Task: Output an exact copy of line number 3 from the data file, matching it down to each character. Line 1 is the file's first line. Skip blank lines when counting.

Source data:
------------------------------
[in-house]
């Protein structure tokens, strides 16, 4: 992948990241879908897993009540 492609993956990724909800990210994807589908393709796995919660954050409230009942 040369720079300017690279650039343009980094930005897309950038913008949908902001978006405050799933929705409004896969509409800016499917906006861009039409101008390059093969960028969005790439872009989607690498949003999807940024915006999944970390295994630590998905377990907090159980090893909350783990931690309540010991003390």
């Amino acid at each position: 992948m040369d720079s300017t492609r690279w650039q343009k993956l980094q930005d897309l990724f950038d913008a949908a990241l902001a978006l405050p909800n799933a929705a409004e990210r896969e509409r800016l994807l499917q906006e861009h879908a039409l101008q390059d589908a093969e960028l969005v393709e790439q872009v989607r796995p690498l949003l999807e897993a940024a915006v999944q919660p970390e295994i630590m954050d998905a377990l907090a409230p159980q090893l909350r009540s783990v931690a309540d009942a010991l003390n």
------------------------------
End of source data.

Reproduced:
């Amino acid at each position: 992948m040369d720079s300017t492609r690279w650039q343009k993956l980094q930005d897309l990724f950038d913008a949908a990241l902001a978006l405050p909800n799933a929705a409004e990210r896969e509409r800016l994807l499917q906006e861009h879908a039409l101008q390059d589908a093969e960028l969005v393709e790439q872009v989607r796995p690498l949003l999807e897993a940024a915006v999944q919660p970390e295994i630590m954050d998905a377990l907090a409230p159980q090893l909350r009540s783990v931690a309540d009942a010991l003390n």